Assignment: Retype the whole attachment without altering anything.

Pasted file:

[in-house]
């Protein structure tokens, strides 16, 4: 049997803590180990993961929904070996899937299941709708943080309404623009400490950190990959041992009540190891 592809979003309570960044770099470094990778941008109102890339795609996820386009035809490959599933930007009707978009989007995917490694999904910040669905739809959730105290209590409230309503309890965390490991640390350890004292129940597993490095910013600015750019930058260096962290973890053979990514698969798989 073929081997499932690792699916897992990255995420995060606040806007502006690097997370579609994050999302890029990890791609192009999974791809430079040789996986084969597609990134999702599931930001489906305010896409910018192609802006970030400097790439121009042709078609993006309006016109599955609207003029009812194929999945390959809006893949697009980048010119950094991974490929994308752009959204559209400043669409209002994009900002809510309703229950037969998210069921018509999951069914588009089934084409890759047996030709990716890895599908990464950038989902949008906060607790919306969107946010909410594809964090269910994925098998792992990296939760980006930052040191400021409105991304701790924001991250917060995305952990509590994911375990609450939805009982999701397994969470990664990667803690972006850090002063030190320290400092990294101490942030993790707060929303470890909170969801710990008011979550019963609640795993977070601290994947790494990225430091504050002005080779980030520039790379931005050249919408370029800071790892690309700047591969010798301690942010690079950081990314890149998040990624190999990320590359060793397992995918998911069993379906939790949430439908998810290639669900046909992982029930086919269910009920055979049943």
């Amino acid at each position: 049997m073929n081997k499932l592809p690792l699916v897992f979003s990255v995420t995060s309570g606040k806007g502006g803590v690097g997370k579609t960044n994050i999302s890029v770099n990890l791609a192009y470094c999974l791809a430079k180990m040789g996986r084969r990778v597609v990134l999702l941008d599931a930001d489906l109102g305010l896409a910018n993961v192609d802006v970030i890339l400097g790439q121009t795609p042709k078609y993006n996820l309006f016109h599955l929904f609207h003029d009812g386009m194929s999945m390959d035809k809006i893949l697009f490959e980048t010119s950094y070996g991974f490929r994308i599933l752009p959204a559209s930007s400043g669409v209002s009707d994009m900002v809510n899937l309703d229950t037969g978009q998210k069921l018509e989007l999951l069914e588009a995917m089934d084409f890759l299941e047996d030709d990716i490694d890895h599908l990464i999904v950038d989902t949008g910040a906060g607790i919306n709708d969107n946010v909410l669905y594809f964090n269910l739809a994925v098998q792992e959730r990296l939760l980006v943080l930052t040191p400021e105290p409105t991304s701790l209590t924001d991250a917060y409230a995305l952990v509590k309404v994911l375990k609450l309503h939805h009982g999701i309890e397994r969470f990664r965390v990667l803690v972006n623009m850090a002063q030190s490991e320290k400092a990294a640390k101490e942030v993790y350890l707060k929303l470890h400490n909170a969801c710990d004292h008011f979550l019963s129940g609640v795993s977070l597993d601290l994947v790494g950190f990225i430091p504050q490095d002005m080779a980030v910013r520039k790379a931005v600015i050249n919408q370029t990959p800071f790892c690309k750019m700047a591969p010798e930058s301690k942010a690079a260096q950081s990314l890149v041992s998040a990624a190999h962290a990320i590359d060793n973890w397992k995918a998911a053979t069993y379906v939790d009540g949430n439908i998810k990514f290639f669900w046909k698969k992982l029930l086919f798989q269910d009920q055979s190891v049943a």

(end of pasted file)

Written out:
[in-house]
């Protein structure tokens, strides 16, 4: 049997803590180990993961929904070996899937299941709708943080309404623009400490950190990959041992009540190891 592809979003309570960044770099470094990778941008109102890339795609996820386009035809490959599933930007009707978009989007995917490694999904910040669905739809959730105290209590409230309503309890965390490991640390350890004292129940597993490095910013600015750019930058260096962290973890053979990514698969798989 073929081997499932690792699916897992990255995420995060606040806007502006690097997370579609994050999302890029990890791609192009999974791809430079040789996986084969597609990134999702599931930001489906305010896409910018192609802006970030400097790439121009042709078609993006309006016109599955609207003029009812194929999945390959809006893949697009980048010119950094991974490929994308752009959204559209400043669409209002994009900002809510309703229950037969998210069921018509999951069914588009089934084409890759047996030709990716890895599908990464950038989902949008906060607790919306969107946010909410594809964090269910994925098998792992990296939760980006930052040191400021409105991304701790924001991250917060995305952990509590994911375990609450939805009982999701397994969470990664990667803690972006850090002063030190320290400092990294101490942030993790707060929303470890909170969801710990008011979550019963609640795993977070601290994947790494990225430091504050002005080779980030520039790379931005050249919408370029800071790892690309700047591969010798301690942010690079950081990314890149998040990624190999990320590359060793397992995918998911069993379906939790949430439908998810290639669900046909992982029930086919269910009920055979049943």
């Amino acid at each position: 049997m073929n081997k499932l592809p690792l699916v897992f979003s990255v995420t995060s309570g606040k806007g502006g803590v690097g997370k579609t960044n994050i999302s890029v770099n990890l791609a192009y470094c999974l791809a430079k180990m040789g996986r084969r990778v597609v990134l999702l941008d599931a930001d489906l109102g305010l896409a910018n993961v192609d802006v970030i890339l400097g790439q121009t795609p042709k078609y993006n996820l309006f016109h599955l929904f609207h003029d009812g386009m194929s999945m390959d035809k809006i893949l697009f490959e980048t010119s950094y070996g991974f490929r994308i599933l752009p959204a559209s930007s400043g669409v209002s009707d994009m900002v809510n899937l309703d229950t037969g978009q998210k069921l018509e989007l999951l069914e588009a995917m089934d084409f890759l299941e047996d030709d990716i490694d890895h599908l990464i999904v950038d989902t949008g910040a906060g607790i919306n709708d969107n946010v909410l669905y594809f964090n269910l739809a994925v098998q792992e959730r990296l939760l980006v943080l930052t040191p400021e105290p409105t991304s701790l209590t924001d991250a917060y409230a995305l952990v509590k309404v994911l375990k609450l309503h939805h009982g999701i309890e397994r969470f990664r965390v990667l803690v972006n623009m850090a002063q030190s490991e320290k400092a990294a640390k101490e942030v993790y350890l707060k929303l470890h400490n909170a969801c710990d004292h008011f979550l019963s129940g609640v795993s977070l597993d601290l994947v790494g950190f990225i430091p504050q490095d002005m080779a980030v910013r520039k790379a931005v600015i050249n919408q370029t990959p800071f790892c690309k750019m700047a591969p010798e930058s301690k942010a690079a260096q950081s990314l890149v041992s998040a990624a190999h962290a990320i590359d060793n973890w397992k995918a998911a053979t069993y379906v939790d009540g949430n439908i998810k990514f290639f669900w046909k698969k992982l029930l086919f798989q269910d009920q055979s190891v049943a």